Gamblers have swung back behind ‘odds-on favourite’ Joe Biden after bookies had previously slashed Donald Trump’s odds on a second term.
The Democratic candidate’s performance in key states over the past few hours and his potential routes to victory would explain the sudden swing back in his favour.
Donald Trump has emerged as narrow odds-on favourite to win the US election according to bookmakers, as gamblers abandoned Joe Biden (right) overnight to bet on the President
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Biden was way ahead before the polls closed at 1/2, but that lead quickly fell away as results rolled in showing Trump had out-performed the polls, just as he did in 2016.
At one point, Joe Biden had been given a 70 per cent chance of victory. That flipped overnight to give Trump a 69 per cent chance of victory.
Trump then fell back to 58 per cent, putting him narrowly ahead but with results still too close to call.
£400million has been wagered on the election, UK betting site Betfair says.
While a majority of money bet on the election had gone on Biden, bets placed on the night itself were mostly placed on Donald Trump.
Betting ahead of election day had largely gone with pollsters, who predicted Joe Biden as the likely victor.
But as early results started coming in, the narrative flipped as it appeared Trump had out-performed his polls – just like he did in 2016.
Wins in the swing states of Ohio and Florida for Trump took the option of an early, easy win off the table for the Democrats.
But later on Biden flipped the state of Arizona, keeping him in the race, and won the key rust belt state of Minnesota.
It now appears the race will come down to three so-called Rust Belt states – Michigan, Wisconsin and Pennsylvania.
However, counts in all three states were progressing slowly. Officials in Pennsylvania had warned ahead of time that the count could take several days to complete.
That raises the prospect that the overall winner of the election might not become clear until Friday, when the deadline for counting votes expired.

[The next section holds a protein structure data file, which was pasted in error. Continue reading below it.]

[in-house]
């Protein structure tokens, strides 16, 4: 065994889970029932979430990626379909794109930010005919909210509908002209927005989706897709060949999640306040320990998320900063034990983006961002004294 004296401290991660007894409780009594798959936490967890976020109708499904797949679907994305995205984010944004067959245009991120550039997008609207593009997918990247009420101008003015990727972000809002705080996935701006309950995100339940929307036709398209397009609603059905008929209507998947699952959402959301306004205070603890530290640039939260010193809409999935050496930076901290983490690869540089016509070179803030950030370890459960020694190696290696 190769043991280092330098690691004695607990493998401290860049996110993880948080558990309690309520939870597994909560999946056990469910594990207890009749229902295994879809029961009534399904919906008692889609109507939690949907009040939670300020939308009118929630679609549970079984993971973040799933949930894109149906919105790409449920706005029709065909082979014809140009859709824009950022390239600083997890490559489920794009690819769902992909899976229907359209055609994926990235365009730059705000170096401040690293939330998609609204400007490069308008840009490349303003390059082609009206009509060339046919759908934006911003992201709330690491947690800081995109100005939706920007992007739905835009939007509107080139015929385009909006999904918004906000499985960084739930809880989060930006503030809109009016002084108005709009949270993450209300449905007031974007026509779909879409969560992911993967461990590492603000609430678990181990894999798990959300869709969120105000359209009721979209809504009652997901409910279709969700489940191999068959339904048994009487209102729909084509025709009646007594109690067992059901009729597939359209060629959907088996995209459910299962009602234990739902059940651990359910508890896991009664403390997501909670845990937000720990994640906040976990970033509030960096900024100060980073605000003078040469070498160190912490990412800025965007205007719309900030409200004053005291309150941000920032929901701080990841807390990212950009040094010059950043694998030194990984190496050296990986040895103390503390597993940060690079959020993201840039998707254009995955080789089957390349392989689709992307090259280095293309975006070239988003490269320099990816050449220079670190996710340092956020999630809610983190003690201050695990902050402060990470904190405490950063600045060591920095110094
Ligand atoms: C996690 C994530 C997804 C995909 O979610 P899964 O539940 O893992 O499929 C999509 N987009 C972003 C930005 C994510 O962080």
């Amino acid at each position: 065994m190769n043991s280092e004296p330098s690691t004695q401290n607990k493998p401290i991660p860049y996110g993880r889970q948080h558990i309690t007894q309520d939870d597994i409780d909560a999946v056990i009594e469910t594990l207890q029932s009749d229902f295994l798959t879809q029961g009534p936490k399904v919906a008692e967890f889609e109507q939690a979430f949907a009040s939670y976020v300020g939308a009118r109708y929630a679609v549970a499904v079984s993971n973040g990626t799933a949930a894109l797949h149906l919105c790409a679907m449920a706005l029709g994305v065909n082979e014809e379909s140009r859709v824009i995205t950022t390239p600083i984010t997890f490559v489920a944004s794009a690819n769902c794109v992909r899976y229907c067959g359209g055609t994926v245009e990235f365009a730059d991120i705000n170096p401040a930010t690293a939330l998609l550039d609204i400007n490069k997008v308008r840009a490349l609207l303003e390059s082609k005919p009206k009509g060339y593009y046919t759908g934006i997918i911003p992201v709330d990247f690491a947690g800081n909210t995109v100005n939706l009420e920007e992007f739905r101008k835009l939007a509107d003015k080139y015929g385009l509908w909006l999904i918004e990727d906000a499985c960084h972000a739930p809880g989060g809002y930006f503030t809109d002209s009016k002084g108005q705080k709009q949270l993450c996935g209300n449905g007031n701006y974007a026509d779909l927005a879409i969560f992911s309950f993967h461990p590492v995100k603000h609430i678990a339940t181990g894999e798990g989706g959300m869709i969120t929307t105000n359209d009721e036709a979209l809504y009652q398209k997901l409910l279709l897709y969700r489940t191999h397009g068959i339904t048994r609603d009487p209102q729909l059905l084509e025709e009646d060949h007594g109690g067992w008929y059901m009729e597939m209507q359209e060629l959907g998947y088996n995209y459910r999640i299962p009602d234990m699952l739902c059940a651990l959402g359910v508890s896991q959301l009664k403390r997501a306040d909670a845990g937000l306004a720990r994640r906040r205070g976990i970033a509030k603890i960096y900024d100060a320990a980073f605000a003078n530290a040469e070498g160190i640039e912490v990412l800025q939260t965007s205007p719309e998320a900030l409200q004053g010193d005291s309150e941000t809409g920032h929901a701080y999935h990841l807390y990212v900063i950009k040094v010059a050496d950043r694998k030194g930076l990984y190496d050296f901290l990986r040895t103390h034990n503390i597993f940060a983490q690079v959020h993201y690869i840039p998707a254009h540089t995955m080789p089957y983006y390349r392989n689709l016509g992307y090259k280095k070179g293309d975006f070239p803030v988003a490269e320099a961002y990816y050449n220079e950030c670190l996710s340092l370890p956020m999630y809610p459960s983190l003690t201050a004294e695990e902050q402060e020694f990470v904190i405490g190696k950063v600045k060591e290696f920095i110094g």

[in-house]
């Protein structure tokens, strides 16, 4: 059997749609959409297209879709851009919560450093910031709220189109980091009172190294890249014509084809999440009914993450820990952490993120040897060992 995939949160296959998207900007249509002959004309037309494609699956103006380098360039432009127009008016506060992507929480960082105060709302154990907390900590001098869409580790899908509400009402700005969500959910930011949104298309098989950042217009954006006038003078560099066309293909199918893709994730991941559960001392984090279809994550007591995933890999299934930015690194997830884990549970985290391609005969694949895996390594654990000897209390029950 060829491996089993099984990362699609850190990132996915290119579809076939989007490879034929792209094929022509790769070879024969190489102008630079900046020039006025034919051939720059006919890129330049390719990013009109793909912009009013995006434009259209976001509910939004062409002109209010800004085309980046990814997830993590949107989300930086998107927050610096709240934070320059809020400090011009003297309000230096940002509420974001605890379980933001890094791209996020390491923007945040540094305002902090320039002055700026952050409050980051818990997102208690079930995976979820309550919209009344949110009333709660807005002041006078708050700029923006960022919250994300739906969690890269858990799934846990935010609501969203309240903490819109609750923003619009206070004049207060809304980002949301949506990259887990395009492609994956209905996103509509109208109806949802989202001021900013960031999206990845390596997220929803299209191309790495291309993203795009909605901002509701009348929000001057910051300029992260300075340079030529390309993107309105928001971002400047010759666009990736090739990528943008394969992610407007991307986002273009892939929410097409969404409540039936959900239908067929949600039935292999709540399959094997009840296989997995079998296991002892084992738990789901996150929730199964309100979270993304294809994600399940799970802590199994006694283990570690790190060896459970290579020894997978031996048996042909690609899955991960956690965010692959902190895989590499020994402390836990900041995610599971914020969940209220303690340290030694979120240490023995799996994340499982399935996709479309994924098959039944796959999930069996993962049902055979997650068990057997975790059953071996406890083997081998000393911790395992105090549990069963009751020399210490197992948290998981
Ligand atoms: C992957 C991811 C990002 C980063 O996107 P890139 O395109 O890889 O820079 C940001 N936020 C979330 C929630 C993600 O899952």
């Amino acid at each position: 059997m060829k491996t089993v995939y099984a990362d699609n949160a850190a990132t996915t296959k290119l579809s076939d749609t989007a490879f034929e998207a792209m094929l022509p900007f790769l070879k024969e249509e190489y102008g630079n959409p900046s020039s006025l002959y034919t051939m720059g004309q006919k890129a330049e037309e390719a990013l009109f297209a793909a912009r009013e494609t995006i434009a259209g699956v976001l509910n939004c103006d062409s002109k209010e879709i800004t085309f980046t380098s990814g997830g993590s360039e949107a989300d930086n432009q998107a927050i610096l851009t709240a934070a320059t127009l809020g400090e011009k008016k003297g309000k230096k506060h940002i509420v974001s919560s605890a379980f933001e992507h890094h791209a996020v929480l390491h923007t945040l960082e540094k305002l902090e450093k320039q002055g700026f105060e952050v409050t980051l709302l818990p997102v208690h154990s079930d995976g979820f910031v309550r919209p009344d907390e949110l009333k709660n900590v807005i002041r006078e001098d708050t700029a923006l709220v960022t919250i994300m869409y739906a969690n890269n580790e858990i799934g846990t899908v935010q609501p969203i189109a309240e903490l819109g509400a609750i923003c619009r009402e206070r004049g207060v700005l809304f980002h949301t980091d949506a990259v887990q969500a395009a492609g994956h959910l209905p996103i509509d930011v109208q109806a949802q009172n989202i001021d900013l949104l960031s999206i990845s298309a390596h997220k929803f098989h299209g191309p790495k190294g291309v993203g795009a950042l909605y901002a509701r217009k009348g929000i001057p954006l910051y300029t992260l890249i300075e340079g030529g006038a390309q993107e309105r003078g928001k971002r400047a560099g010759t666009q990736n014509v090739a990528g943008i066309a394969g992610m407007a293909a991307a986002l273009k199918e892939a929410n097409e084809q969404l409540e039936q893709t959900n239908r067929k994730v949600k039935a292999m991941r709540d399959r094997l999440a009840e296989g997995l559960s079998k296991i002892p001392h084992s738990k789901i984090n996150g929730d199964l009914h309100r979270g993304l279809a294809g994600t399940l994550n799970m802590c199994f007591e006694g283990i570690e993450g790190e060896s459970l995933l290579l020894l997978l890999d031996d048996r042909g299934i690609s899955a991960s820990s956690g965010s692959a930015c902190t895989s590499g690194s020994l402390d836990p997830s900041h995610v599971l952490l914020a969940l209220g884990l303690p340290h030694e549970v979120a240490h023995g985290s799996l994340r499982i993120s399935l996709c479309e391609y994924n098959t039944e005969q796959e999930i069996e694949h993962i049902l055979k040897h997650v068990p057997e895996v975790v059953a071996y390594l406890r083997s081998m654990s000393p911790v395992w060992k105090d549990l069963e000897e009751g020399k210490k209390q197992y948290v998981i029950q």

It has also teed up the possibility of a bitter and protracted legal battle similar to the one that played out in Florida in the 200 Bush vs Gore election, that ended up going all the way to the Supreme Court.
Trump and Biden were locked in tight races in battleground states across the country Tuesday night as they concluded an epic campaign that will shape America’s response to the surging pandemic and foundational questions of economic fairness and racial justice.
From coast to coast, races were too early to call in the most fiercely contested states on the map, including Florida, North Carolina, Georgia and Pennsylvania.
Supporters fill the street as Democratic presidential candidate former Vice President Joe Biden speaks during a stop in Philadelphia on Tuesday
Protesters gather in front of the White House during the 2020 presidential election
Americans made their choices as the nation faced a confluence of historic crises with each candidate declaring the other fundamentally unfit to navigate the challenges.
Daily life has been upended by the coronavirus, which has killed more than 232,000 Americans and cost millions of jobs.
Millions of voters put aside worries about the virus – and some long lines – to turn out in person, joining 102 million fellow Americans who voted days or weeks earlier, a record number that represented 73 per cent of the total vote in the 2016 presidential election.
Early results in several key battleground states were in flux as election officials processed a historically large number of mail-in votes.
Democrats typically outperform Republicans in mail voting, while the GOP looks to make up ground in Election Day turnout.
That means the early margins between the candidates could be influenced by which type of votes – early or Election Day – were being reported by the states.
Biden entered Election Day with multiple paths to victory, while Trump, playing catch-up in a number of battleground states, had a narrower but still feasible road to clinch 270 Electoral College votes.